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Author Topic: Summer Slowdown - Continue or stop uploading ?  (Read 2907 times)

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« on: June 18, 2014, 01:00 »
+2
Hi all - In the SS forum, there was a post where the contributor was urging folks to stop complaining about sales and go out and shoot. And in his/her words shoot as much as possible when the sun is up and the trees have leaves. Definitely good advice. :)

My question is as we shoot more and more, do we continue to upload or reduce the uploads or stop them totally until the slowdown stops (apparently in September) ? To me it seems that unless the images are summer themed, it perhaps is a good idea to stop the uploads until September. At a time, when new uploads seem to get hardly any sales during peak time, it seems to be a greater risk to upload new ones and hope for sales during the slowdown.


« Reply #1 on: June 18, 2014, 06:10 »
+7
I didn't really change a thing. I shoot and upload when I can. Some will tell you that your new images in the summer will go to the doldrums of the search if you upload in the summer, and come fall you lose momentum. Better to save them and upload later when slump is over. Well, I don't change anything. I shoot and upload as I always do regardless of time of year.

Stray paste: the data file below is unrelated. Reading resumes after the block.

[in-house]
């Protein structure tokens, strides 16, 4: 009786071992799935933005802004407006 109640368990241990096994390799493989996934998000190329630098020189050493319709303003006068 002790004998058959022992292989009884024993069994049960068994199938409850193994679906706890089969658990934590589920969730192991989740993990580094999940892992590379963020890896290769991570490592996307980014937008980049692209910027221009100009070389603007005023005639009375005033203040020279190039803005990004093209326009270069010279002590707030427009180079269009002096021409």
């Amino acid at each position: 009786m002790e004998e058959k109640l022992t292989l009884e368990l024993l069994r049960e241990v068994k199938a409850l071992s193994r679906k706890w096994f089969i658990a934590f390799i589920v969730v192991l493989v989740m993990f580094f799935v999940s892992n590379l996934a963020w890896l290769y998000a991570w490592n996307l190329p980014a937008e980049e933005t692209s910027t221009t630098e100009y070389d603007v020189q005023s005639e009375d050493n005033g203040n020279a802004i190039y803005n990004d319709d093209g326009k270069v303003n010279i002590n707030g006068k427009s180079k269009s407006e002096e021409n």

And to the guy over in the SS forums who is saying in stead of complaining go shoot when the sun is out and leaves are on the ground, I say instead of wasting your time telling everyone not to waste their time complaining and go shoot when it's sunny and the leaves are out, go shooting instead.
« Last Edit: June 18, 2014, 08:37 by Mantis »

ShadySue

« Reply #2 on: June 18, 2014, 07:19 »
+1
And in his/her words shoot as much as possible when the sun is up and the trees have leaves. Definitely good advice. :)
Or not, as the case may be, depending where you are in the world.